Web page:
Affiliations[edit]

Rabbinical Council of America; member (Orthodox)[17] Chicago Board of Rabbis; Vice President (multi-denominational)[18] International Rabbinic Fellowship; Board Member (Orthodox)[19] Chicago Jewish Day School; Board of Trustees, Ex Officio ("halachic, inclusive")[20]

Honors[edit]

Yeshivas Brisk Alumni of the Year, 1996 American Jewish Congress Young Leadership Award, 1998 Maimonides School Pillar of Maimonides Award, 2000 Associated Talmud Torahs of Chicago Keter Torah Award, 2001 Yeshivat Chovevei Torah Honorary Smicha, 2002 Newsweek Top 25 Pulpit Rabbis (#22), 2008 Newsweek America's 25 Most Vibrant Congregations (Anshe Sholom B'nai Israel), 2009 Newsweek Top 50 Rabbis (#21), 2011 Newsweek Top 50 Rabbis (#24), 2012[21]

Ideological positions[edit]

Lopatin is noted for feeling that the denominational lines separating Jews are less important than the commitments shared by Orthodox, Conservative, Reform and non-aligned Jews.[22][23] "I am a pluralist: We need to learn from all Jews, and connect and relate to all Jews – Reform, Conservative, Renewal ; I believe it is critical for Judaism that we engage with the greater society as well... While there is a lot to critique in the Orthodox world – Modern, Centrist and Chareidi – all of us sometimes take a strident attitude that may not exhibit sufficient respect and love for our fellow Jews and their motivations. All of us can make an effort to try to make our first response be one of embracing all of Orthodoxy – all Jews of course, and all human beings – and being open to learning – sometimes with a critical, but respectful ear – from our fellow Orthodox Jews."[24]

References[edit]

  1. ^ About the Rabbi, Anshe Sholom B'nai Israel. Accessed September 3, 2012
  2. ^ "Rabbi Asher Lopatin: Anshe Shalom B'nai Israel Congregation, Chicago, IL", Rabbinical Council of America. Accessed November 26, 2008.
  3. ^ Neroulias, Nicole. "Rabbi Asher Lopatin". Religion News Service. Retrieved 2008-11-27. 
  4. ^ EJP. "Yeshivat Chovevei Torah Rabbinical School Begins Transition to New President", September 2, 2012. Accessed September 4, 2012.
  5. ^ Davis, Adam. "Asher Lopatin to Head Yeshivat Chovevei Torah", jewschool.com, September 5, 2012. Accessed September 7, 2012.
  6. ^ "Lopatin, Rabbi Asher". Accessed September 9, 2012.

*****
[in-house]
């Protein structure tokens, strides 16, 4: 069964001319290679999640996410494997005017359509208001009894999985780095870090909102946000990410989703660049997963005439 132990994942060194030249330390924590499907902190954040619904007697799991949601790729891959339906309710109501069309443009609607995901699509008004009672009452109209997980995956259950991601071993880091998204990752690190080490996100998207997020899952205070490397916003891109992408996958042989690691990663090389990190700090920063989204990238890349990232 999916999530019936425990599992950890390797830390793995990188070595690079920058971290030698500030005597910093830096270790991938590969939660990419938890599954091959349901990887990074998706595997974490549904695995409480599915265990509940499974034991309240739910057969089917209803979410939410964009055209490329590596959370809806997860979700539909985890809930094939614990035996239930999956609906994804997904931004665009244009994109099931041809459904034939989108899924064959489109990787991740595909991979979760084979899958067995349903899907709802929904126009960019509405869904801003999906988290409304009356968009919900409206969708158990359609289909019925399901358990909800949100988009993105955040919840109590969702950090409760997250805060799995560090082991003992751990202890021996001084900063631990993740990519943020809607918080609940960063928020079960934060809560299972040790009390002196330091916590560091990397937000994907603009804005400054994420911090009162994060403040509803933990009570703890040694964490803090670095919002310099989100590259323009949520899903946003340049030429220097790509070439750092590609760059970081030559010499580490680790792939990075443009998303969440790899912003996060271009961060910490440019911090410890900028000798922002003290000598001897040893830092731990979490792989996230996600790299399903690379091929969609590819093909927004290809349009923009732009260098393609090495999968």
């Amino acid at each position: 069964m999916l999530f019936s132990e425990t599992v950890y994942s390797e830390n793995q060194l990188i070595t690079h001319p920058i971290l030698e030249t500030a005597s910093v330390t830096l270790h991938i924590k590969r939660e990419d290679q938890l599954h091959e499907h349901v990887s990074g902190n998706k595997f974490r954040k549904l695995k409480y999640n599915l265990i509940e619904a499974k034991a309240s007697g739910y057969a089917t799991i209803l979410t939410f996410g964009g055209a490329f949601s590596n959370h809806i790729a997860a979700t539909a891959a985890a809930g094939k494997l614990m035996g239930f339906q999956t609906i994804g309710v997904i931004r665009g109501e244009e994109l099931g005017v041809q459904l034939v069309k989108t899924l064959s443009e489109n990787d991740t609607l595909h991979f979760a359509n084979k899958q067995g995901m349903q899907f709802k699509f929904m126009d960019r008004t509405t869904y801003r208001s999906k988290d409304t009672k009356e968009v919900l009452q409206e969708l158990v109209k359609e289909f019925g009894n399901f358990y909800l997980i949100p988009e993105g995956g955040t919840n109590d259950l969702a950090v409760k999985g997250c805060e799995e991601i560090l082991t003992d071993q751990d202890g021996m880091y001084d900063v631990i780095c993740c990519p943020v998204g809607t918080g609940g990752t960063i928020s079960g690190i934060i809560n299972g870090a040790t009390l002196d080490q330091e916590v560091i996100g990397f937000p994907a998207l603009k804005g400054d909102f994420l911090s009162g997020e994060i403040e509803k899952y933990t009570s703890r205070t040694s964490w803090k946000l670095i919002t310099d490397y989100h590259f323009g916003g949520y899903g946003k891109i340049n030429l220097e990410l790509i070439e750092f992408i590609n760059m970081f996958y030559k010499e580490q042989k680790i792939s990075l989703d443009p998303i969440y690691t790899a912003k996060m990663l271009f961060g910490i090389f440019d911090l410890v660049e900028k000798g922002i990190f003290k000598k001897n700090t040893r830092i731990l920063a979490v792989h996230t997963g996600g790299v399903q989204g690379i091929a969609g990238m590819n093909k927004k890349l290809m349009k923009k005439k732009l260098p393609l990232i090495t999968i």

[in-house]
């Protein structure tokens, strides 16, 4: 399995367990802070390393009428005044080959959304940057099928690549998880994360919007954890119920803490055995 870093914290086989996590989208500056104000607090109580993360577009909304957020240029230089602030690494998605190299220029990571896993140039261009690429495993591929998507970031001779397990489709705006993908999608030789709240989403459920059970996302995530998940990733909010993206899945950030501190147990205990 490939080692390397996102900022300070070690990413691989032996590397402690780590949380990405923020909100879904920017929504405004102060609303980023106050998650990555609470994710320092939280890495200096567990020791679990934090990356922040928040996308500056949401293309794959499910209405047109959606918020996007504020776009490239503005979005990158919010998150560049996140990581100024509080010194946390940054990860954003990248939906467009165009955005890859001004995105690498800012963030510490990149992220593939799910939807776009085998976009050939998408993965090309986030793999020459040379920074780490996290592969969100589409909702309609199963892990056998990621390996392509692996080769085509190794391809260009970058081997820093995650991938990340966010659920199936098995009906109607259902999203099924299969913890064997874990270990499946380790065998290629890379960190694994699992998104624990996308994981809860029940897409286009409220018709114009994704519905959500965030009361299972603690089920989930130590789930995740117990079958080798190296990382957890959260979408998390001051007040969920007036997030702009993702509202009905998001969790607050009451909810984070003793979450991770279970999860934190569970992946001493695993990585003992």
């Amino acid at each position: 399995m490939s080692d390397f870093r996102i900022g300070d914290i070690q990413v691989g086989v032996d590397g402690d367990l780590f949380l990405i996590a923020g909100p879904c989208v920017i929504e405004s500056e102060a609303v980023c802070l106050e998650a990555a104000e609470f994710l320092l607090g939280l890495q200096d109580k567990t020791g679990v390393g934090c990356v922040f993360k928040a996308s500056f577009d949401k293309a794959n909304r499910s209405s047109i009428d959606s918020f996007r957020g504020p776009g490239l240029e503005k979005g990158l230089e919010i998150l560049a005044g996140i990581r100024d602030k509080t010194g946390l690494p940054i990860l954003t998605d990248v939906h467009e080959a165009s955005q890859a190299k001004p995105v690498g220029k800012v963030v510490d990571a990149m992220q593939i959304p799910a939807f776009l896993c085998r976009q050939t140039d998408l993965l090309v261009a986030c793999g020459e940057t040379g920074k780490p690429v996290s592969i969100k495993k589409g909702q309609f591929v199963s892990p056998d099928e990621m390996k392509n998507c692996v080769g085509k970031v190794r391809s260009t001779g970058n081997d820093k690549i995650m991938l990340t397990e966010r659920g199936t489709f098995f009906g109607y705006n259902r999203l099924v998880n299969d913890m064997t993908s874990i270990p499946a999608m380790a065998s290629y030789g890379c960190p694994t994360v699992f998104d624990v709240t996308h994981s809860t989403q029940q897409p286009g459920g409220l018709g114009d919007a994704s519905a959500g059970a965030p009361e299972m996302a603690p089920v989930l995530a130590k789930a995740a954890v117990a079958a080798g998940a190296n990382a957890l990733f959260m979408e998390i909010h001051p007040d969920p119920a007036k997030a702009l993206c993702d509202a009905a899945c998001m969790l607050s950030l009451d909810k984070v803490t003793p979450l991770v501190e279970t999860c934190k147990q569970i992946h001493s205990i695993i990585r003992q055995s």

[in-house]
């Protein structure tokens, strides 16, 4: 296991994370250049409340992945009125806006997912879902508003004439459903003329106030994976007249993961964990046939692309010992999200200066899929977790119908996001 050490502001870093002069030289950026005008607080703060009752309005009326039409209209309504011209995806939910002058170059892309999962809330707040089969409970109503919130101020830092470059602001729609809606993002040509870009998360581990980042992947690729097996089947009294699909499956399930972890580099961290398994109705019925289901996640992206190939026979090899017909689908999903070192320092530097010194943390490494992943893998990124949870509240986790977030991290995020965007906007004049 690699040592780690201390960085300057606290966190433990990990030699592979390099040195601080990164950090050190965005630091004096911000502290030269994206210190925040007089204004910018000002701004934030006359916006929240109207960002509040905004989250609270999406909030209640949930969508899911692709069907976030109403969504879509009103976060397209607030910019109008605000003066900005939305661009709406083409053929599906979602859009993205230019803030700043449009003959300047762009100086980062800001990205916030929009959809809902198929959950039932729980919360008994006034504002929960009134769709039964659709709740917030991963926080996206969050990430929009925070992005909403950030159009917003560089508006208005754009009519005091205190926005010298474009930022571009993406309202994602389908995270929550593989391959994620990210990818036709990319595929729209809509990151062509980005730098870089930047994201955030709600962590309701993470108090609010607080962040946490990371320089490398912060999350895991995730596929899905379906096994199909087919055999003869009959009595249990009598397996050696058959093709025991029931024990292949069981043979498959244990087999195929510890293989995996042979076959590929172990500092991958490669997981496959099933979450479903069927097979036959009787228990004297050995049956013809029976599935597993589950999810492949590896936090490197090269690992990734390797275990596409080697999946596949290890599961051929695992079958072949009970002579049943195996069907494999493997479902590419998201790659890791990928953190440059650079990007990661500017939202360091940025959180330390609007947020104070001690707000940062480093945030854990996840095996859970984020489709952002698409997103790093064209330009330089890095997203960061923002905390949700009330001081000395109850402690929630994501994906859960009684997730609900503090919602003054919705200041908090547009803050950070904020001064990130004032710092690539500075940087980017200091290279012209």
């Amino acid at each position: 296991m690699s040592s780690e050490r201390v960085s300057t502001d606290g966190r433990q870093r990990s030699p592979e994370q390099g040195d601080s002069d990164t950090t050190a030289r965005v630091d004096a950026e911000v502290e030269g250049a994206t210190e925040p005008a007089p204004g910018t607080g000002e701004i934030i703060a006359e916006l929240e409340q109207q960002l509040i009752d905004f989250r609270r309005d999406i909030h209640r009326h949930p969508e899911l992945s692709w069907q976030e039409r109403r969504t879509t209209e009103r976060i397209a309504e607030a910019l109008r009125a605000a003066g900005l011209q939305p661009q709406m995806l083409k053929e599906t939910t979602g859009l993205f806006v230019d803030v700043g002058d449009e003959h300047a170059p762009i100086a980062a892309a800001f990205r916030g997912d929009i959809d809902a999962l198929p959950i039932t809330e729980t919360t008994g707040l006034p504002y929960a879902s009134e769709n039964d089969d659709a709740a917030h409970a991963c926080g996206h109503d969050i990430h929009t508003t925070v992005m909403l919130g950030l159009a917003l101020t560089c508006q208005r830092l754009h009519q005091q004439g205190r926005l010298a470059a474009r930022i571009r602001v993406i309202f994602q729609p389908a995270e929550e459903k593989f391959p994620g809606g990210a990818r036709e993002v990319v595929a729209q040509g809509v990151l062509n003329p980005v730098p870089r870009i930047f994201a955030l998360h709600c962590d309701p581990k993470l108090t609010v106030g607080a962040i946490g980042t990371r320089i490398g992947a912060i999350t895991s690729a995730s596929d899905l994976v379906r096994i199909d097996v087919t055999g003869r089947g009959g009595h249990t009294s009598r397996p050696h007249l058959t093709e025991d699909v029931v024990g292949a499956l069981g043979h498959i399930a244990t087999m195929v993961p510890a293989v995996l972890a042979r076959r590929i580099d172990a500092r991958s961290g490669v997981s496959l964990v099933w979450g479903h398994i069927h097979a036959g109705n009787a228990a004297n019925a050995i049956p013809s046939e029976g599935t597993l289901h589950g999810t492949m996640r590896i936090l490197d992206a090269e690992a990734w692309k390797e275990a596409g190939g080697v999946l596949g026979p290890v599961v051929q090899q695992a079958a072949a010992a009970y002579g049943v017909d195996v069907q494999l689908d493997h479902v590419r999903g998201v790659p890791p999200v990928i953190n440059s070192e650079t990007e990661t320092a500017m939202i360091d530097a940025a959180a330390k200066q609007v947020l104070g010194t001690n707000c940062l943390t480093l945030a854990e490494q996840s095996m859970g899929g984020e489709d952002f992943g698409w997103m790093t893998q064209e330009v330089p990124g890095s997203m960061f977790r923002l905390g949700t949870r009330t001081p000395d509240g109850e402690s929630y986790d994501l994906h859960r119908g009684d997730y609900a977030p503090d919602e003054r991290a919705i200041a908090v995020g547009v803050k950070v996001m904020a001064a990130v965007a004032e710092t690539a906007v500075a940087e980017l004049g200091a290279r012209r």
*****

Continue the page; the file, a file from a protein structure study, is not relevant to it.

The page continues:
7. ^ Widdicombe, Lizzie. "Emanuel In Full", The New Yorker, November 17, 2008. Accessed November 26, 2008.
  8. ^ Shaw, Andy. "Jewish Leaders Urge Against Repeal of Foie Gras Ban", WLS-TV, September 19, 2006. Accessed November 26, 2008.
  9. ^ "Religion enters Chicago's foie gras ban". UPI. 2006-09-19. Retrieved 2008-11-27. 
  10. ^ Spielman, Fran (2006-09-19). "Jewish leaders: Overturning foie gras ban could anger God". Chicago Sun-Times. Retrieved 2008-11-27. 
  11. ^ Dubkin Yearwood, Pauline (2006-09-29). "Foie gras: bad for the Jews, rabbis say". Chicago Jewish News. Retrieved 2008-11-27. 
  12. ^ http://bnaibrith.org/magazines/winter2008/negev.cfm
  13. ^ http://morethodoxy.org/2009/09/07/5770-the-year-of-carmit-with-rabbi-asher-lopatin/
  14. ^ "Tehillim for Daughter of Rabbi Asher Lopatin", August 28, 2012. Accessed September 7, 2012.
  15. ^ Lopatin, Rabbi Asher. "With Hashem's Help, Let the Indonesia Interfaith Middle East Peace Tour Begin", February 20, 2012. Accessed September 9, 2012.
  16. ^ Heilman, Uriel. "Can Asher Lopatin secure Yeshivat Chovevei Torah's place in Orthodox Judaism?", September 7, 2012. Accessed September 10, 2012.
  17. ^ [1]. Accessed September 9, 2012.
  18. ^ [2]. Accessed September 9, 2012.
  19. ^ [3]. Accessed September 9, 2012.
  20. ^ [4]. Accessed September 9, 2012.
  21. ^ "America's Top 50 Rabbi's of 2012". DailyBeast/Newsweek. 
  22. ^ Tucker, Ernest (1998-05-24). "Walls tumbling in Judaism". Chicago Sun-Times. Retrieved 2008-11-27. 
  23. ^ "A Class for All Traditions," Newsday, June 23, 2008.
  24. ^ Lopatin, Rabbi Asher. "Morethodoxy Openly Embraces the Entire Orthodox World", May 16, 2012. Accessed September 10, 2012.

External links[edit]